Buying organic veggies at the supermarket is a waste of money.
Halibutboy Flatfish stashed this in Eat drink party
Higher price doesn’t really mean higher quality.
It’ll come as no surprise to most shoppers that organic produce is typically more expensive than the other options. In March, a Consumer Reports analysis found that, on average, the prices on organic foods were 47% higher than on their conventional counterparts. USDA numbers bear out this difference too. The wholesale price of a 25-pound sack of organic carrots in San Francisco in 2013, for example, was more than three times the price of a conventional bag.
(It’s worth noting that not all items see such drastic markups all the time: Three-pound cartons of mesclun were only 23% more expensive, according to the USDA, and sometimes organic produce is actually the less expensive option—but that’s a rarity.)
But this price difference does not just reflect the added cost of organic agriculture techniques: It’s also because people will pay more for the label—often without knowing what it means. “Organic” has essentially become another way of saying “luxury.”
As a study in the Proceedings of the National Academy of Sciences found, the “premium” markup on organic food is 29-32%, when only a 5-7% markup would be needed to break even—making organic farms more profitable than conventional ones. (Of course, it takes three years of organic practices to get certified, so farmers may still be left covering their additional investment after that period.)
Organic produce is not necessarily better for the environment
There is little doubt that synthetic pesticides and fertilizers substances can have negative impacts on the environment, from potentially endangering pollinators to polluting natural waterways. But many organic farmers, especially the large ones, don’t skip pesticides and fertilizers—they just use natural options, which are hardly risk-free.
Organic farming can release even more greenhouse gases into the atmosphere than conventional farming.
In 2010, a study found that some organic pesticides can actually have a worse environmental impacts than conventional ones. Plus, a recent study found that because organic agriculture is now done mostly en masse by big corporations (what’s known dismissively by advocates as “Walmart organic”), the lower yields combined with the use of heavy machinery means it actually releases more greenhouse gases into the atmosphere than conventional farming.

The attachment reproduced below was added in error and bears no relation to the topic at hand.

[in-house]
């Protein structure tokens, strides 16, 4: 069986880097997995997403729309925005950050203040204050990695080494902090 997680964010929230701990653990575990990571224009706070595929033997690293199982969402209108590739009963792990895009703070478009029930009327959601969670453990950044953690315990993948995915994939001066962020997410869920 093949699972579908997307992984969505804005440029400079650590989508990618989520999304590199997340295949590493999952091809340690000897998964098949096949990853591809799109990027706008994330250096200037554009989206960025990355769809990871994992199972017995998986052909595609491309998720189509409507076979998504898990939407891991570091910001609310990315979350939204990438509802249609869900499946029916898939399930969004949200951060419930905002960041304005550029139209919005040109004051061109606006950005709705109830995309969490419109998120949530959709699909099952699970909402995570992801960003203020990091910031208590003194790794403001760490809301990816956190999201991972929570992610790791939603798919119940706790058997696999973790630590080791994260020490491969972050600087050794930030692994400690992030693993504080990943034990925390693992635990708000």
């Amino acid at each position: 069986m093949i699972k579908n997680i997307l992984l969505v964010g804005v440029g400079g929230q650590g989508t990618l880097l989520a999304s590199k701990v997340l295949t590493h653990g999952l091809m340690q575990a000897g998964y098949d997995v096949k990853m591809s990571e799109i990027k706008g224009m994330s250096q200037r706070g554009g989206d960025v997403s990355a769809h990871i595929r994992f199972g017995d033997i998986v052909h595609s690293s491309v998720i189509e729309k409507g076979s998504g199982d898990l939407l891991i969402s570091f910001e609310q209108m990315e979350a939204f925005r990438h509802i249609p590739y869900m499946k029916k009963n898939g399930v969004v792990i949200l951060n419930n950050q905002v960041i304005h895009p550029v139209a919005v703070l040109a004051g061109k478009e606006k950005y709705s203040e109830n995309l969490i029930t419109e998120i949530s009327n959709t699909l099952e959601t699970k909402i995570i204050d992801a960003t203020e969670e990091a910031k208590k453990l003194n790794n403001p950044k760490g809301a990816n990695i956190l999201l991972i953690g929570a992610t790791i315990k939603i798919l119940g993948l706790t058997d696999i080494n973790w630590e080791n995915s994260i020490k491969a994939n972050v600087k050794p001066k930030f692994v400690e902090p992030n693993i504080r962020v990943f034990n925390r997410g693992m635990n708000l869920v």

Any health benefits from organic produce are teeny-tiny
The science available thus far says any additional nutritional benefits from organic produce, compared with conventional, are very small.
A 2009 meta-analysis said there was no nutrient difference in organic versus conventional. Since then, two larger meta-analyses have found slight differences, but ones that are probably too small to really matter. The 2012 study found slightly higher phosphorous levels in the organic produce, and a 2014 study found higher antioxidant levels and lower cadmium levels in organic foods.
But as Jeffrey Blumberg, a professor of nutrition at Tufts University told NPR, because there are so many variations within organic and conventional production systems, drawing overarching conclusions about their products isn’t really methodologically sound. And any differences in nutrition are relatively insignificant. Ultimately, if you want more nutrients, eat more vegetables, organic or not.
So the organic produce doesn't have more of anything. I think what people are buying is the sense that there is less of something -- they're trying to avoid the pesticides, in particular. Not that the "organic" pesticides are a ton better, but not having certain industrial toxins on my food, and in the ground, and in the water runoff, seems like a win.
Yes, a small win, not a big win, and I think that's the point. You pay a lot for a little better not a lot better.